This method also allows an extremely high degree of flexibility because the computer-controlled beam guidance can transfer 3D CAD models directly into 3D structures of any complexity. Furthermore, this has the great advantage that production costs and component complexity are largely decoupled.

The process allows for individual dot pattern (e.g., QR code) printed directly in a single step and with extreme precision
FIGURE 4. The process allows for individual dot pattern (e.g., QR code) printed directly in a single step and with extreme precision. (Courtesy: Nanoscribe)

The size of the focal spot and, thus, the polymerized volume per laser pulse—called voxel (pixels + volume)—can be controlled via the numerical aperture (NA) of a lens and the laser power. A focusing lens with high NA will have a very small voxel and one can create structures with extreme resolution. There are two strategies to safely move the voxel through the sample. With a fixed-beam moving sample (FBMS), high-precision positioning units move the substrates relative to the focal point on very precise trajectories. Arbitrarily shaped complex structures with finest lateral structure sizes in the submicron range are possible through this approach. The moving-beam fixed sample (MBFS) solution enables much faster production speeds with a layered construction process. Precise coordination of beam deflection, sample movement, and modulation of the laser intensity are prerequisite.

FIGURE 5. By means of maskless laser lithography, security labels can be printed, too. (Courtesy: Nanoscribe)

Optimizing the size of structures

To create mesoscale structures, the dip-in laser lithography (DiLL) method invented by Nanoscribe is a proven technology and especially useful in 3D printing. This provides the means of high-resolution 3D structures far beyond the working distance of the lens, guaranteeing constant quality over the entire print height—that is, the figure quality is independent of the print height. To get the best results, the lens is immersed in the liquid photoresist, acting as an immersion medium.

Immersion lithography allows for a sharper picture in photolithographic patterning. An immersion liquid with a refractive index as high as possible replaces the air in the gap between the last lens and the wafer surface. This allows, in comparison with similar systems without immersion medium, the production of smaller structures since a larger NA and depth of focus are achieved.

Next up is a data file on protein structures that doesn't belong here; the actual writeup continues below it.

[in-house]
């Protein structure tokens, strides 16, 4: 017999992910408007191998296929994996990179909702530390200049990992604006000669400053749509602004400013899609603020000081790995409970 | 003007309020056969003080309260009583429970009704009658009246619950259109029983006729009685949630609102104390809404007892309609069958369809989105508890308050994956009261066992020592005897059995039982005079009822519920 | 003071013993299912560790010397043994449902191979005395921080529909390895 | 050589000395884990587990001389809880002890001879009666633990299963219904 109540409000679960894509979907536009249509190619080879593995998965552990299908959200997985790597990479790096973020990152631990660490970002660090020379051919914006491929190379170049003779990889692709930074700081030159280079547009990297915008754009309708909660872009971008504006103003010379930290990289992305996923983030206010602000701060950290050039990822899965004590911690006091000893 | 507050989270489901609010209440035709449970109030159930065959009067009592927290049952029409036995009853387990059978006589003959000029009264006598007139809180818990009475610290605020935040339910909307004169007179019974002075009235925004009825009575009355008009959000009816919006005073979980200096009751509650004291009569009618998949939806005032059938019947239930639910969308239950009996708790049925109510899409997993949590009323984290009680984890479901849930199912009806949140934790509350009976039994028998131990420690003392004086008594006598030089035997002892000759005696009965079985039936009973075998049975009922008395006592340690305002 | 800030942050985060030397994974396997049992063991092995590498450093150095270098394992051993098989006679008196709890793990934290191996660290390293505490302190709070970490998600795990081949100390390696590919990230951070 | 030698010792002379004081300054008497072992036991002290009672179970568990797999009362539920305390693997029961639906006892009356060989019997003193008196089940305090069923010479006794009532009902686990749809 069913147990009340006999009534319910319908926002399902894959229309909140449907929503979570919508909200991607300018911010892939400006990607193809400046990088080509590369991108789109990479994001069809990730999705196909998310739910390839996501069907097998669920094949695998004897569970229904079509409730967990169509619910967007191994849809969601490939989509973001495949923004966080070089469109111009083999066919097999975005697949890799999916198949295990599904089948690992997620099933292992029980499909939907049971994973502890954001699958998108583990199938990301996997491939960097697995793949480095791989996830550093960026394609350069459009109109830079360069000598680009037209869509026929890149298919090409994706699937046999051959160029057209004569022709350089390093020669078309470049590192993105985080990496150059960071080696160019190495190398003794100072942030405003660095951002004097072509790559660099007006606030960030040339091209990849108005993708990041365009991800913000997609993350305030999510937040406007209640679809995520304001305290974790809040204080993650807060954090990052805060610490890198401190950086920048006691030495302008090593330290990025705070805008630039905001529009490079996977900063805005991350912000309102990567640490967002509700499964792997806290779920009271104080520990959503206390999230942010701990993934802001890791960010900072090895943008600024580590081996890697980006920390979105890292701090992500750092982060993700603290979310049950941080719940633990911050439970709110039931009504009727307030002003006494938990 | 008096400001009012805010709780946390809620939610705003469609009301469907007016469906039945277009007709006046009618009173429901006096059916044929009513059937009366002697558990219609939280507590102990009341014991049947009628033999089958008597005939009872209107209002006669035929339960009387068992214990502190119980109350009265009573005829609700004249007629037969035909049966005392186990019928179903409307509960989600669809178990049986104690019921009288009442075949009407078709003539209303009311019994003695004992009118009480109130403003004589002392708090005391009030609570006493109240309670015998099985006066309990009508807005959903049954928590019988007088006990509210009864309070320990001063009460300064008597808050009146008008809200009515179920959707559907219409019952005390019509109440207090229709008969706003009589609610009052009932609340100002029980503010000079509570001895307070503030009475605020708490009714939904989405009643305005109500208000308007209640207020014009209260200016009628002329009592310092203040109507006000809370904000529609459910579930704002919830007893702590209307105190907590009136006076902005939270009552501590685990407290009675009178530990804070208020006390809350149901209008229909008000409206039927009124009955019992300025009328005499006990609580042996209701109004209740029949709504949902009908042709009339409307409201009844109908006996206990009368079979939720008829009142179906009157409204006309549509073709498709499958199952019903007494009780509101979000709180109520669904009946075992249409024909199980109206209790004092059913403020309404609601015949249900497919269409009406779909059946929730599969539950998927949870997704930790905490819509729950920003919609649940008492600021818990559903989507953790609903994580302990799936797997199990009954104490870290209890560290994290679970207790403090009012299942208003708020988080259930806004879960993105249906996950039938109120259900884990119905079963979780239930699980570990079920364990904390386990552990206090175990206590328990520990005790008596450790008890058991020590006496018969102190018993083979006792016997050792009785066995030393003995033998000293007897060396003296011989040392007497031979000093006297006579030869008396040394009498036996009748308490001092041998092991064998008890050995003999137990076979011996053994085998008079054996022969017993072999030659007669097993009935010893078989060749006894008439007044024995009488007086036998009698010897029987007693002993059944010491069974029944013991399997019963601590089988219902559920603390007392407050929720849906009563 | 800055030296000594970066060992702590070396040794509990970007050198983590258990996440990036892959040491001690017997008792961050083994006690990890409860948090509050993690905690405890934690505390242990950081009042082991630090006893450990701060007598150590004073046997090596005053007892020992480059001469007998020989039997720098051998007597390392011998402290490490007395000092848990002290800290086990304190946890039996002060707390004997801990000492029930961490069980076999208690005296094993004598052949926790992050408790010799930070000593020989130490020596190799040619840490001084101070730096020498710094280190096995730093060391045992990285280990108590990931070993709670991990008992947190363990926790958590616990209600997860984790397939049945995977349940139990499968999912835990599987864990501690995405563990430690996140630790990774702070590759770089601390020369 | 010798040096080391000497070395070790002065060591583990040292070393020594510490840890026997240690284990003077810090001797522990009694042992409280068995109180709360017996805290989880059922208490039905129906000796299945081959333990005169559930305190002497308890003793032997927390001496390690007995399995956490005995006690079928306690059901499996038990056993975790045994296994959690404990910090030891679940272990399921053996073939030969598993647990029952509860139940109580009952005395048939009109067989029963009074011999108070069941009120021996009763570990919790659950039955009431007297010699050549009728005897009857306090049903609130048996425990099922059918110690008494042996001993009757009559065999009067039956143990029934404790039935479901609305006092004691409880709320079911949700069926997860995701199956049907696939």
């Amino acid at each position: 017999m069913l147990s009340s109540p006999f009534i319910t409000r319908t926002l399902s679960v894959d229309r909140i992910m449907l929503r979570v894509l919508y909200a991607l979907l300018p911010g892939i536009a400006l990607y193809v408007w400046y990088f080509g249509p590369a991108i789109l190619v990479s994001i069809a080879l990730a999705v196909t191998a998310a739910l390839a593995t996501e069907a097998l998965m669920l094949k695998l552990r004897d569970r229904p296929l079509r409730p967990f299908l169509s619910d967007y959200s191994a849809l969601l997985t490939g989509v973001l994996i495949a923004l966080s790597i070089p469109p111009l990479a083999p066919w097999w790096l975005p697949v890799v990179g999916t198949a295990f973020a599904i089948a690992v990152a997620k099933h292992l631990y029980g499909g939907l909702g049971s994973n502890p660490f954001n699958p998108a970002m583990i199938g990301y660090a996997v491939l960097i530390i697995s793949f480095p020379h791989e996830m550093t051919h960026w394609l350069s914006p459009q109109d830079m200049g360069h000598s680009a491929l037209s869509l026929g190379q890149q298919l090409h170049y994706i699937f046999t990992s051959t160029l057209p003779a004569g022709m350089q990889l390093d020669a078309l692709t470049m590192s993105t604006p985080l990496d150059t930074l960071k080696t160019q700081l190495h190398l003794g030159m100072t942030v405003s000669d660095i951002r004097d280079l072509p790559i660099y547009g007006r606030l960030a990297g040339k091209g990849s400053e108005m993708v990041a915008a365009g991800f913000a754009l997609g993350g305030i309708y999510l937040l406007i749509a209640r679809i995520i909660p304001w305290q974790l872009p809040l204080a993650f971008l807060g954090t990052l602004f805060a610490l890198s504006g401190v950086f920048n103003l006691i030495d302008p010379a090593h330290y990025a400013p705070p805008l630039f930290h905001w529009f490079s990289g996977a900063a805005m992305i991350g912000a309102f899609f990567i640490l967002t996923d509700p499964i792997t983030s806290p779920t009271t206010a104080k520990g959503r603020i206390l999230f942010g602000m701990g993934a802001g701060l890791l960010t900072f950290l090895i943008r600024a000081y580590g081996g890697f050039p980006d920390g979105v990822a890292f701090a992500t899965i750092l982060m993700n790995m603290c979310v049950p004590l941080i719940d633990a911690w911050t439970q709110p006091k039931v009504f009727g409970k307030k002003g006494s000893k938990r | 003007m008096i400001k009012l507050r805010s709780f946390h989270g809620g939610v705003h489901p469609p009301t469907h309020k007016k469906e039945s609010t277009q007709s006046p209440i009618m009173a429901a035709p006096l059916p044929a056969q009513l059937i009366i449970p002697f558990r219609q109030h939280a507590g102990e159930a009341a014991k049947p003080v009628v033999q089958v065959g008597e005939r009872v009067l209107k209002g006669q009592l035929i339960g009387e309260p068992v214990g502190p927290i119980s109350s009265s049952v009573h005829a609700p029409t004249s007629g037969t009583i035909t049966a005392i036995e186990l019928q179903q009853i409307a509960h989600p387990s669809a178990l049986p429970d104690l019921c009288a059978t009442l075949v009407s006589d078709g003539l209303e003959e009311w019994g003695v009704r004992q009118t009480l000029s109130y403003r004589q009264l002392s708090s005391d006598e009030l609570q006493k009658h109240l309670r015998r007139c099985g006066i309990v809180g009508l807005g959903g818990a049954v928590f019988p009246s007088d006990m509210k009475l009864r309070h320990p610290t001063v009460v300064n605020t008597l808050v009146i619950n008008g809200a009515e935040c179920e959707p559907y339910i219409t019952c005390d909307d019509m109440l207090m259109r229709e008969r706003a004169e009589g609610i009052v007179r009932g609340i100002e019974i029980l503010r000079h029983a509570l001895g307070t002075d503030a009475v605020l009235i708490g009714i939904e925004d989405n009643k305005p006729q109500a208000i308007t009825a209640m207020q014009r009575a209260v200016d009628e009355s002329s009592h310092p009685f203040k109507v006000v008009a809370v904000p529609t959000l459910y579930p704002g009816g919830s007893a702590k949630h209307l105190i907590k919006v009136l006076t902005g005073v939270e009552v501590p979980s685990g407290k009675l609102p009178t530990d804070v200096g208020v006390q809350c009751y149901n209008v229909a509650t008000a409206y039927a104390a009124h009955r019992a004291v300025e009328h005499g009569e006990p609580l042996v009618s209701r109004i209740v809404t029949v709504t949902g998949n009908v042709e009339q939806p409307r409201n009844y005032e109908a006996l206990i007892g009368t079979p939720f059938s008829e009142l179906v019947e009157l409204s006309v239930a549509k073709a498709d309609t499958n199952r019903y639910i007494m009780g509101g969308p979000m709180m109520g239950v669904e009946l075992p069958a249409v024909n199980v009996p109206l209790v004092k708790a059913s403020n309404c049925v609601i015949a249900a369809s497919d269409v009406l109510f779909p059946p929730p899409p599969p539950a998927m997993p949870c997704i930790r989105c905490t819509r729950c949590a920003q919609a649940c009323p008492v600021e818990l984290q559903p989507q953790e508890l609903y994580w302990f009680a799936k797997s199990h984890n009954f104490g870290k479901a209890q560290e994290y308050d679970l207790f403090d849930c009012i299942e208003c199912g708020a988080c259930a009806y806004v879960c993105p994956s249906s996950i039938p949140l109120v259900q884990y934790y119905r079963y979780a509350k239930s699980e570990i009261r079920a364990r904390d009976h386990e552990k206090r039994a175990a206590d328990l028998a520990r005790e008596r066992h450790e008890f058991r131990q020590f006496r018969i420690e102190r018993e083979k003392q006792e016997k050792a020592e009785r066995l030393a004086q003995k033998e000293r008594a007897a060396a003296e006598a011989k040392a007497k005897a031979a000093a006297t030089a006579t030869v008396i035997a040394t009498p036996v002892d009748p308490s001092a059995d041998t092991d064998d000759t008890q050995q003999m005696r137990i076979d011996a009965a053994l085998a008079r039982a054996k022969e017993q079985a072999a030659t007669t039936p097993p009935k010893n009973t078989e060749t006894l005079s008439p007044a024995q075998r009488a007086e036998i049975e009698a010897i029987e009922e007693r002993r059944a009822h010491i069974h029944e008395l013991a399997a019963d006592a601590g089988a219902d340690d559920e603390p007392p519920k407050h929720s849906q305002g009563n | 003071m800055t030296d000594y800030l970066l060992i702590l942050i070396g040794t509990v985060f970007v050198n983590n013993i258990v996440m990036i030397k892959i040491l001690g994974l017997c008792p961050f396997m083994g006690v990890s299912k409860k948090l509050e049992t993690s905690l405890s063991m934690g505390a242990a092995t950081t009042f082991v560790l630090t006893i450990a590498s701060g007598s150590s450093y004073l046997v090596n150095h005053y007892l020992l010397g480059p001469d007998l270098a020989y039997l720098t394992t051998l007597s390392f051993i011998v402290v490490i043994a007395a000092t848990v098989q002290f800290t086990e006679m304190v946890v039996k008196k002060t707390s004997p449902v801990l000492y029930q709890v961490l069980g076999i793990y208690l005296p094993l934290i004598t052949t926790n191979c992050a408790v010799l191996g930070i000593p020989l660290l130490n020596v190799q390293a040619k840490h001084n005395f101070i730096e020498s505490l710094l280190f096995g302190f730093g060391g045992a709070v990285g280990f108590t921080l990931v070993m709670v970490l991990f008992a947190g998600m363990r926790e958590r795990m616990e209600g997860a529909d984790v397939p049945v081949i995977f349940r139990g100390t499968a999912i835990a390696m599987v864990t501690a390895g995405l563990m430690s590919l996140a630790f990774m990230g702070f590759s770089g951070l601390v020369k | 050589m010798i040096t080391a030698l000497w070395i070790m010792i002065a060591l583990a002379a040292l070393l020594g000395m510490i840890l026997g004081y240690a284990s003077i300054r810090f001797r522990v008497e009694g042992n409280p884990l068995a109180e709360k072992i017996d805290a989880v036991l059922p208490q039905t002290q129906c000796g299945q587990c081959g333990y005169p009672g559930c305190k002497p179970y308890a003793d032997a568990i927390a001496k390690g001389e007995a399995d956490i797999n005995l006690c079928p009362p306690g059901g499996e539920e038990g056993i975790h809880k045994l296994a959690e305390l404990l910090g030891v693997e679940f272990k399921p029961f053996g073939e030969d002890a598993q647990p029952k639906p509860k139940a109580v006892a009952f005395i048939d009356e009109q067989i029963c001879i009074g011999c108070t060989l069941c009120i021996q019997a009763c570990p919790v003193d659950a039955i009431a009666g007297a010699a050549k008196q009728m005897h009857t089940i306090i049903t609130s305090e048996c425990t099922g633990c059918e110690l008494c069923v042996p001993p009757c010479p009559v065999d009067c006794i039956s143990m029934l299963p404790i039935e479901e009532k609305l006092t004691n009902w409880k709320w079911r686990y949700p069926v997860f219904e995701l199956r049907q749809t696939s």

This depth of focus detemines the range—in the direction of the optical axis of the illumination system—within which the focus for a sharp image is sufficient. Since an optimal exposure throughout the thickness of the photoresist layer is desired, the depth of focus must therefore be sufficiently large. Similar to the resolving power, the focal depth depends on the wavelength used, the applied NA, and the immersion medium. The major advantage is that DiLL is no longer limited by the working distance of the lens. Thus, structures can be printed measuring up to the millimeter range (FIGURE 6).

Highest stability of a porous lattice tower produced by means of a Photonic Professional GT. (Courtesy: Nanoscribe)
FIGURE 6. Highest stability of a porous lattice tower produced by means of a Photonic Professional GT. (Courtesy: Nanoscribe)

Printing at the highest speed

To achieve high performance, a precise galvo scanner can deflect the laser focus, together with a stage for ultraprecise movements in space. With a writing speed of 10mm/s, the galvo technology accelerates the layer printing in two orders of magnitude, which melts manufacturing minutes to seconds. To write larger areas, adjacent polymerized volumes must be combined intelligently.

Almost can't go smaller

If conventional methods are reaching their limits such as stereolithography at layer thicknesses of 50–150μm, then there is no alternative to 3D laser lithography. The resolution is, in comparison to stereolithography, about 10–100X as high. Structural details of 1μm and less are standard, while surfaces are optically smooth. This high resolution is demanded and used in structures with heights from several hundred nanometers up to the millimeter range.

Another possibility to create micro components with additive laser writing is micro-stereolithography (micro SLA). In micro SLA, the object to be produced is dipped into the resist and a focused laser beam writes the corresponding structures. After one round, the part is lowered, new resist is distributed on it, and the laser starts again. The polymerization is initiated by a single photon. This solidification takes place over the entire resist thickness along the laser beam. The polymerized volume is significantly larger than that of TPP. Therefore, the thicknesses of the individual layers are at least 10μm. With TPP, however, distances of 100nm—at best—are created.

The new system allows for 3D printing up to the millimeter range, such as this 3mm tall dancer figurine
FIGURE 7. The new system allows for 3D printing up to the millimeter range, such as this 3mm tall dancer figurine. (Courtesy: Nanoscribe)

Theoretically, even slightly smaller structures are possible with TPP, but industry demands tend more toward higher writing speeds and component sizes of less than 1cm at maximum complexity.

Nanoscribe now meets these demands by offering a new lens with a larger scan area. With DiLL, structures up to 4mm high are possible. For these demands, a specially developed resist polymerizes at lower laser power, thus working quickly and providing optically smooth surfaces.

The new software has been optimized for high writing speed. Bigger structures require larger amounts of data. For this purpose, new writing strategies for the guiding of the laser beam are necessary. This makes the system faster by a factor of about 10, allowing a delicate dancer figurine to be finished in less than one hour (FIGURE 7).


BARBARA STUMPP (bstumpp@gmx.de) is a freelance journalist in Germany.